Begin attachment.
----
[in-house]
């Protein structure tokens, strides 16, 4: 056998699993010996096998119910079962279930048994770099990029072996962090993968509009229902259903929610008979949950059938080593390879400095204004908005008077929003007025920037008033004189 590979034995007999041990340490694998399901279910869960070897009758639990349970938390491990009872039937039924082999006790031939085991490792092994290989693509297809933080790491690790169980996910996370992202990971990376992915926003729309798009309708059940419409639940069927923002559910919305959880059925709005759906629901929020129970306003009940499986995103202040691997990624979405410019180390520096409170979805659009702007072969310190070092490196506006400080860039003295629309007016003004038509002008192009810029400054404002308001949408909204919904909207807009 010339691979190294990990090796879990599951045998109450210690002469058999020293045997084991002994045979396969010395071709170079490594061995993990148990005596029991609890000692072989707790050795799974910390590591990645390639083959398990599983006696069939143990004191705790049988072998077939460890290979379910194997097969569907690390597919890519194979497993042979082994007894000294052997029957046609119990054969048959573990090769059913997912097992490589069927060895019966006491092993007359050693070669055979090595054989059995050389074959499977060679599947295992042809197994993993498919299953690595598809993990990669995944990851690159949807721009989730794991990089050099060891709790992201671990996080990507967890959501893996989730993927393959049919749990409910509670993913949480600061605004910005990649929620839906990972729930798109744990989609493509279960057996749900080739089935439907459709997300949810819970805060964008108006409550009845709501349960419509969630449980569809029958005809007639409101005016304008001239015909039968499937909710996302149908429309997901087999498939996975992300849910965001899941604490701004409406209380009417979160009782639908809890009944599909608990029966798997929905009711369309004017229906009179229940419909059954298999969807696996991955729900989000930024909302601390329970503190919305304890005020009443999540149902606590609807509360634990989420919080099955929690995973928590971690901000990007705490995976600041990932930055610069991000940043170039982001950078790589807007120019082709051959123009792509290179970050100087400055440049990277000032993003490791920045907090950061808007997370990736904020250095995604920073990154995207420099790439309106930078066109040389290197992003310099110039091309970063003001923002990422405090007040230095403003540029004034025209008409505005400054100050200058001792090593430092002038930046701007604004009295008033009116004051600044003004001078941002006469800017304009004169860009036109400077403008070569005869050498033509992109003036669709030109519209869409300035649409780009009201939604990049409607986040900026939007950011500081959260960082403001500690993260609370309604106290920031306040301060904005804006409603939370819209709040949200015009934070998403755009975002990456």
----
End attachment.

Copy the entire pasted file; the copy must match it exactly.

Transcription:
[in-house]
């Protein structure tokens, strides 16, 4: 056998699993010996096998119910079962279930048994770099990029072996962090993968509009229902259903929610008979949950059938080593390879400095204004908005008077929003007025920037008033004189 590979034995007999041990340490694998399901279910869960070897009758639990349970938390491990009872039937039924082999006790031939085991490792092994290989693509297809933080790491690790169980996910996370992202990971990376992915926003729309798009309708059940419409639940069927923002559910919305959880059925709005759906629901929020129970306003009940499986995103202040691997990624979405410019180390520096409170979805659009702007072969310190070092490196506006400080860039003295629309007016003004038509002008192009810029400054404002308001949408909204919904909207807009 010339691979190294990990090796879990599951045998109450210690002469058999020293045997084991002994045979396969010395071709170079490594061995993990148990005596029991609890000692072989707790050795799974910390590591990645390639083959398990599983006696069939143990004191705790049988072998077939460890290979379910194997097969569907690390597919890519194979497993042979082994007894000294052997029957046609119990054969048959573990090769059913997912097992490589069927060895019966006491092993007359050693070669055979090595054989059995050389074959499977060679599947295992042809197994993993498919299953690595598809993990990669995944990851690159949807721009989730794991990089050099060891709790992201671990996080990507967890959501893996989730993927393959049919749990409910509670993913949480600061605004910005990649929620839906990972729930798109744990989609493509279960057996749900080739089935439907459709997300949810819970805060964008108006409550009845709501349960419509969630449980569809029958005809007639409101005016304008001239015909039968499937909710996302149908429309997901087999498939996975992300849910965001899941604490701004409406209380009417979160009782639908809890009944599909608990029966798997929905009711369309004017229906009179229940419909059954298999969807696996991955729900989000930024909302601390329970503190919305304890005020009443999540149902606590609807509360634990989420919080099955929690995973928590971690901000990007705490995976600041990932930055610069991000940043170039982001950078790589807007120019082709051959123009792509290179970050100087400055440049990277000032993003490791920045907090950061808007997370990736904020250095995604920073990154995207420099790439309106930078066109040389290197992003310099110039091309970063003001923002990422405090007040230095403003540029004034025209008409505005400054100050200058001792090593430092002038930046701007604004009295008033009116004051600044003004001078941002006469800017304009004169860009036109400077403008070569005869050498033509992109003036669709030109519209869409300035649409780009009201939604990049409607986040900026939007950011500081959260960082403001500690993260609370309604106290920031306040301060904005804006409603939370819209709040949200015009934070998403755009975002990456």